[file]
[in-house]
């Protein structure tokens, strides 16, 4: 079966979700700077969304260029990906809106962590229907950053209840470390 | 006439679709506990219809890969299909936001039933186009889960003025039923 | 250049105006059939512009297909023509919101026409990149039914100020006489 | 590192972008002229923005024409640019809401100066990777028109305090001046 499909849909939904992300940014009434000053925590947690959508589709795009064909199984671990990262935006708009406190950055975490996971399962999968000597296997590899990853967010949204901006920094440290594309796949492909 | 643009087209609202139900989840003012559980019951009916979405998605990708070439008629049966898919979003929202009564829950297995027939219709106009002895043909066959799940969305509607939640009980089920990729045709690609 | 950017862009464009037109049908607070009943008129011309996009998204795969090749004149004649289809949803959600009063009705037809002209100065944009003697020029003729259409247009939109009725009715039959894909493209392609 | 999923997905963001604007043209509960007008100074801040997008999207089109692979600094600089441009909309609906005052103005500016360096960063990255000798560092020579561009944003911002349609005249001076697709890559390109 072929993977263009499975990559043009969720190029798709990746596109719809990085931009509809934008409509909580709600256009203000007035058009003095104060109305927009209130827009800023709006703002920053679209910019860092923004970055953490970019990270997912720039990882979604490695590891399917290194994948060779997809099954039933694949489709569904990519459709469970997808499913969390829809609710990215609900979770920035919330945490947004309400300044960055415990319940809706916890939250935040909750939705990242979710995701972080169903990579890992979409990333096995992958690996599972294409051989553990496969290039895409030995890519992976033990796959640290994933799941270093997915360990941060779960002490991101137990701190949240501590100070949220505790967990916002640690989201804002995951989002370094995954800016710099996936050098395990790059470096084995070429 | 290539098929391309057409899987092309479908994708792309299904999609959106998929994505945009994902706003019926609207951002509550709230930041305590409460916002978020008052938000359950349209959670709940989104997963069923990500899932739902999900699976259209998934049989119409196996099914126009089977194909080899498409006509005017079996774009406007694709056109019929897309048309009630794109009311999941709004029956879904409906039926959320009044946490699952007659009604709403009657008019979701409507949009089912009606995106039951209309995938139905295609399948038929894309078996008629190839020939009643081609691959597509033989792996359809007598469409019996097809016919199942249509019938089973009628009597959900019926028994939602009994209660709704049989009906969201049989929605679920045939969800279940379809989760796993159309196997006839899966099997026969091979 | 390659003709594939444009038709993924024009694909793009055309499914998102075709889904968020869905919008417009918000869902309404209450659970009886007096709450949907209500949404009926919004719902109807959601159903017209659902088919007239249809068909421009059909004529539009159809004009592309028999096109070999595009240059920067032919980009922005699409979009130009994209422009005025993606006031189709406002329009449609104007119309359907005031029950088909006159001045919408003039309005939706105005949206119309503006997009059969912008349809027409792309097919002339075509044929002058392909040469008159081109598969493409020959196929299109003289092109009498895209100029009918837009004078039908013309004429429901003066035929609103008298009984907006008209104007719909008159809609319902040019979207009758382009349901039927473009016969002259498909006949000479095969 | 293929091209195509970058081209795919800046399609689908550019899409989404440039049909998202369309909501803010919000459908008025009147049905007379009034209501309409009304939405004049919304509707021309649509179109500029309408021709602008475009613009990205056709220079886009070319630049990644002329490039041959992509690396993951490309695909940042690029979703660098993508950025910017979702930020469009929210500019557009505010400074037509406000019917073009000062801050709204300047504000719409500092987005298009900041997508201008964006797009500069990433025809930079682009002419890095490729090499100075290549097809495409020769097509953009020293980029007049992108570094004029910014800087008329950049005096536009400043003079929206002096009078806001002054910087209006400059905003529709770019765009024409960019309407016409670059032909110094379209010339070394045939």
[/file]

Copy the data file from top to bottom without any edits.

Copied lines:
[in-house]
């Protein structure tokens, strides 16, 4: 079966979700700077969304260029990906809106962590229907950053209840470390 | 006439679709506990219809890969299909936001039933186009889960003025039923 | 250049105006059939512009297909023509919101026409990149039914100020006489 | 590192972008002229923005024409640019809401100066990777028109305090001046 499909849909939904992300940014009434000053925590947690959508589709795009064909199984671990990262935006708009406190950055975490996971399962999968000597296997590899990853967010949204901006920094440290594309796949492909 | 643009087209609202139900989840003012559980019951009916979405998605990708070439008629049966898919979003929202009564829950297995027939219709106009002895043909066959799940969305509607939640009980089920990729045709690609 | 950017862009464009037109049908607070009943008129011309996009998204795969090749004149004649289809949803959600009063009705037809002209100065944009003697020029003729259409247009939109009725009715039959894909493209392609 | 999923997905963001604007043209509960007008100074801040997008999207089109692979600094600089441009909309609906005052103005500016360096960063990255000798560092020579561009944003911002349609005249001076697709890559390109 072929993977263009499975990559043009969720190029798709990746596109719809990085931009509809934008409509909580709600256009203000007035058009003095104060109305927009209130827009800023709006703002920053679209910019860092923004970055953490970019990270997912720039990882979604490695590891399917290194994948060779997809099954039933694949489709569904990519459709469970997808499913969390829809609710990215609900979770920035919330945490947004309400300044960055415990319940809706916890939250935040909750939705990242979710995701972080169903990579890992979409990333096995992958690996599972294409051989553990496969290039895409030995890519992976033990796959640290994933799941270093997915360990941060779960002490991101137990701190949240501590100070949220505790967990916002640690989201804002995951989002370094995954800016710099996936050098395990790059470096084995070429 | 290539098929391309057409899987092309479908994708792309299904999609959106998929994505945009994902706003019926609207951002509550709230930041305590409460916002978020008052938000359950349209959670709940989104997963069923990500899932739902999900699976259209998934049989119409196996099914126009089977194909080899498409006509005017079996774009406007694709056109019929897309048309009630794109009311999941709004029956879904409906039926959320009044946490699952007659009604709403009657008019979701409507949009089912009606995106039951209309995938139905295609399948038929894309078996008629190839020939009643081609691959597509033989792996359809007598469409019996097809016919199942249509019938089973009628009597959900019926028994939602009994209660709704049989009906969201049989929605679920045939969800279940379809989760796993159309196997006839899966099997026969091979 | 390659003709594939444009038709993924024009694909793009055309499914998102075709889904968020869905919008417009918000869902309404209450659970009886007096709450949907209500949404009926919004719902109807959601159903017209659902088919007239249809068909421009059909004529539009159809004009592309028999096109070999595009240059920067032919980009922005699409979009130009994209422009005025993606006031189709406002329009449609104007119309359907005031029950088909006159001045919408003039309005939706105005949206119309503006997009059969912008349809027409792309097919002339075509044929002058392909040469008159081109598969493409020959196929299109003289092109009498895209100029009918837009004078039908013309004429429901003066035929609103008298009984907006008209104007719909008159809609319902040019979207009758382009349901039927473009016969002259498909006949000479095969 | 293929091209195509970058081209795919800046399609689908550019899409989404440039049909998202369309909501803010919000459908008025009147049905007379009034209501309409009304939405004049919304509707021309649509179109500029309408021709602008475009613009990205056709220079886009070319630049990644002329490039041959992509690396993951490309695909940042690029979703660098993508950025910017979702930020469009929210500019557009505010400074037509406000019917073009000062801050709204300047504000719409500092987005298009900041997508201008964006797009500069990433025809930079682009002419890095490729090499100075290549097809495409020769097509953009020293980029007049992108570094004029910014800087008329950049005096536009400043003079929206002096009078806001002054910087209006400059905003529709770019765009024409960019309407016409670059032909110094379209010339070394045939």